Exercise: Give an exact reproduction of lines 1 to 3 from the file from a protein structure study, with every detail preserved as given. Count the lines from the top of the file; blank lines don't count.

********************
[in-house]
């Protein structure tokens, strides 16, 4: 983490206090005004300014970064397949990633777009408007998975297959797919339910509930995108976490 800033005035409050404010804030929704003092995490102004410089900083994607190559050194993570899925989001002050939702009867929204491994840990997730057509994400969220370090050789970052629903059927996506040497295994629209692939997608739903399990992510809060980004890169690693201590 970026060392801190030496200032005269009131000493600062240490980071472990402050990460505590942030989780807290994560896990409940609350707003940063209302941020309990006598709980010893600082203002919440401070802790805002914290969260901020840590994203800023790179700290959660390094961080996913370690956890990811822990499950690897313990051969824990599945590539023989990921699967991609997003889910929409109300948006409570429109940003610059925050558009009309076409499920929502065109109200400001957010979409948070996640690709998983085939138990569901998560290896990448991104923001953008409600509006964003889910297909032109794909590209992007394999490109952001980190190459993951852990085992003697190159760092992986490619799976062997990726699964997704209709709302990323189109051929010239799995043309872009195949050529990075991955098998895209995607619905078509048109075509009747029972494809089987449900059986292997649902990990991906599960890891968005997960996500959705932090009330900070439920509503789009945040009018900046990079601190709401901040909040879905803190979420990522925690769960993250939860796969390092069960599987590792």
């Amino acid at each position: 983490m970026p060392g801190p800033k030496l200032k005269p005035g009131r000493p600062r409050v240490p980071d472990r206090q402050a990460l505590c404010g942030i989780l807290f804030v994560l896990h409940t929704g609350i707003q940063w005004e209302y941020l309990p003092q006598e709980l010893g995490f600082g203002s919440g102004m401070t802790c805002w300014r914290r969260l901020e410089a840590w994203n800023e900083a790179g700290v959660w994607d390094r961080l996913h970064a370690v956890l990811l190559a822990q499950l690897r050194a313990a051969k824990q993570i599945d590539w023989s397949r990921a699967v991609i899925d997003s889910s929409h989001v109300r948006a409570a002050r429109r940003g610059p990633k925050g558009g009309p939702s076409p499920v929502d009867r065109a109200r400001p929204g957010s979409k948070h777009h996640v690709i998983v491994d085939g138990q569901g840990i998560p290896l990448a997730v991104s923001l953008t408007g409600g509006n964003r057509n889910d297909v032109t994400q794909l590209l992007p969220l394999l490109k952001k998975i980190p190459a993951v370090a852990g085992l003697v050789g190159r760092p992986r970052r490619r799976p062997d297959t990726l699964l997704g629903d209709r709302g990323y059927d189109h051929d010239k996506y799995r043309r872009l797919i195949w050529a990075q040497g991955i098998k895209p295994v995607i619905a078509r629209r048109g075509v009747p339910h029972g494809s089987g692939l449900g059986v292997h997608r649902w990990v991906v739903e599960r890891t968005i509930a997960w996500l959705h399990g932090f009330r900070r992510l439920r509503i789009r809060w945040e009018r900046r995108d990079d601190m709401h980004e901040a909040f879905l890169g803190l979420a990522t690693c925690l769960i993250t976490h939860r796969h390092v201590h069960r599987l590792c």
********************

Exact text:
[in-house]
């Protein structure tokens, strides 16, 4: 983490206090005004300014970064397949990633777009408007998975297959797919339910509930995108976490 800033005035409050404010804030929704003092995490102004410089900083994607190559050194993570899925989001002050939702009867929204491994840990997730057509994400969220370090050789970052629903059927996506040497295994629209692939997608739903399990992510809060980004890169690693201590 970026060392801190030496200032005269009131000493600062240490980071472990402050990460505590942030989780807290994560896990409940609350707003940063209302941020309990006598709980010893600082203002919440401070802790805002914290969260901020840590994203800023790179700290959660390094961080996913370690956890990811822990499950690897313990051969824990599945590539023989990921699967991609997003889910929409109300948006409570429109940003610059925050558009009309076409499920929502065109109200400001957010979409948070996640690709998983085939138990569901998560290896990448991104923001953008409600509006964003889910297909032109794909590209992007394999490109952001980190190459993951852990085992003697190159760092992986490619799976062997990726699964997704209709709302990323189109051929010239799995043309872009195949050529990075991955098998895209995607619905078509048109075509009747029972494809089987449900059986292997649902990990991906599960890891968005997960996500959705932090009330900070439920509503789009945040009018900046990079601190709401901040909040879905803190979420990522925690769960993250939860796969390092069960599987590792």
């Amino acid at each position: 983490m970026p060392g801190p800033k030496l200032k005269p005035g009131r000493p600062r409050v240490p980071d472990r206090q402050a990460l505590c404010g942030i989780l807290f804030v994560l896990h409940t929704g609350i707003q940063w005004e209302y941020l309990p003092q006598e709980l010893g995490f600082g203002s919440g102004m401070t802790c805002w300014r914290r969260l901020e410089a840590w994203n800023e900083a790179g700290v959660w994607d390094r961080l996913h970064a370690v956890l990811l190559a822990q499950l690897r050194a313990a051969k824990q993570i599945d590539w023989s397949r990921a699967v991609i899925d997003s889910s929409h989001v109300r948006a409570a002050r429109r940003g610059p990633k925050g558009g009309p939702s076409p499920v929502d009867r065109a109200r400001p929204g957010s979409k948070h777009h996640v690709i998983v491994d085939g138990q569901g840990i998560p290896l990448a997730v991104s923001l953008t408007g409600g509006n964003r057509n889910d297909v032109t994400q794909l590209l992007p969220l394999l490109k952001k998975i980190p190459a993951v370090a852990g085992l003697v050789g190159r760092p992986r970052r490619r799976p062997d297959t990726l699964l997704g629903d209709r709302g990323y059927d189109h051929d010239k996506y799995r043309r872009l797919i195949w050529a990075q040497g991955i098998k895209p295994v995607i619905a078509r629209r048109g075509v009747p339910h029972g494809s089987g692939l449900g059986v292997h997608r649902w990990v991906v739903e599960r890891t968005i509930a997960w996500l959705h399990g932090f009330r900070r992510l439920r509503i789009r809060w945040e009018r900046r995108d990079d601190m709401h980004e901040a909040f879905l890169g803190l979420a990522t690693c925690l769960i993250t976490h939860r796969h390092v201590h069960r599987l590792c």